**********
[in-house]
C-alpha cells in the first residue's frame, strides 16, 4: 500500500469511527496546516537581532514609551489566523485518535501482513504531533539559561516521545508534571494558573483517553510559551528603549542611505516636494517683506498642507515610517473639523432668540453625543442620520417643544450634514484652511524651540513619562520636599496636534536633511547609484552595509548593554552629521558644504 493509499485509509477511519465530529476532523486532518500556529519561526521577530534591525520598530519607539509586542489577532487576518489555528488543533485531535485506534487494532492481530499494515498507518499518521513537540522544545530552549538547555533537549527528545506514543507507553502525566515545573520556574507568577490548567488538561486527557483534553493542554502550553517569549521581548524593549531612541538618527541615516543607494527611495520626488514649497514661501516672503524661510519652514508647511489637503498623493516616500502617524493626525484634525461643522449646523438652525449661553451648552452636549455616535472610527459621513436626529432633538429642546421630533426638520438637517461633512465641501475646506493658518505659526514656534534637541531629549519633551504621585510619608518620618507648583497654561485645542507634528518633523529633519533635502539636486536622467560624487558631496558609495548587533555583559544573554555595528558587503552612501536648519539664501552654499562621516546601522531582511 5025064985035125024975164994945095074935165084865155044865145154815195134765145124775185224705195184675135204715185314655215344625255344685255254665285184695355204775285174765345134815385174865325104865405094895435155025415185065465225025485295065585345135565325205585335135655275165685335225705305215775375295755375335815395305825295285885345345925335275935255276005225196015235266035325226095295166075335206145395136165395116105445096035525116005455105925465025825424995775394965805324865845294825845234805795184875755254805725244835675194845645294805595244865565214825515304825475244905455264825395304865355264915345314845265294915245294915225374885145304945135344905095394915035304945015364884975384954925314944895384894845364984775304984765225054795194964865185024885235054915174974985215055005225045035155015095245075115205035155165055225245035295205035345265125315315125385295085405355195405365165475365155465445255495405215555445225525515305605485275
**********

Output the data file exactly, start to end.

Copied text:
[in-house]
C-alpha cells in the first residue's frame, strides 16, 4: 500500500469511527496546516537581532514609551489566523485518535501482513504531533539559561516521545508534571494558573483517553510559551528603549542611505516636494517683506498642507515610517473639523432668540453625543442620520417643544450634514484652511524651540513619562520636599496636534536633511547609484552595509548593554552629521558644504 493509499485509509477511519465530529476532523486532518500556529519561526521577530534591525520598530519607539509586542489577532487576518489555528488543533485531535485506534487494532492481530499494515498507518499518521513537540522544545530552549538547555533537549527528545506514543507507553502525566515545573520556574507568577490548567488538561486527557483534553493542554502550553517569549521581548524593549531612541538618527541615516543607494527611495520626488514649497514661501516672503524661510519652514508647511489637503498623493516616500502617524493626525484634525461643522449646523438652525449661553451648552452636549455616535472610527459621513436626529432633538429642546421630533426638520438637517461633512465641501475646506493658518505659526514656534534637541531629549519633551504621585510619608518620618507648583497654561485645542507634528518633523529633519533635502539636486536622467560624487558631496558609495548587533555583559544573554555595528558587503552612501536648519539664501552654499562621516546601522531582511 5025064985035125024975164994945095074935165084865155044865145154815195134765145124775185224705195184675135204715185314655215344625255344685255254665285184695355204775285174765345134815385174865325104865405094895435155025415185065465225025485295065585345135565325205585335135655275165685335225705305215775375295755375335815395305825295285885345345925335275935255276005225196015235266035325226095295166075335206145395136165395116105445096035525116005455105925465025825424995775394965805324865845294825845234805795184875755254805725244835675194845645294805595244865565214825515304825475244905455264825395304865355264915345314845265294915245294915225374885145304945135344905095394915035304945015364884975384954925314944895384894845364984775304984765225054795194964865185024885235054915174974985215055005225045035155015095245075115205035155165055225245035295205035345265125315315125385295085405355195405365165475365155465445255495405215555445225525515305605485275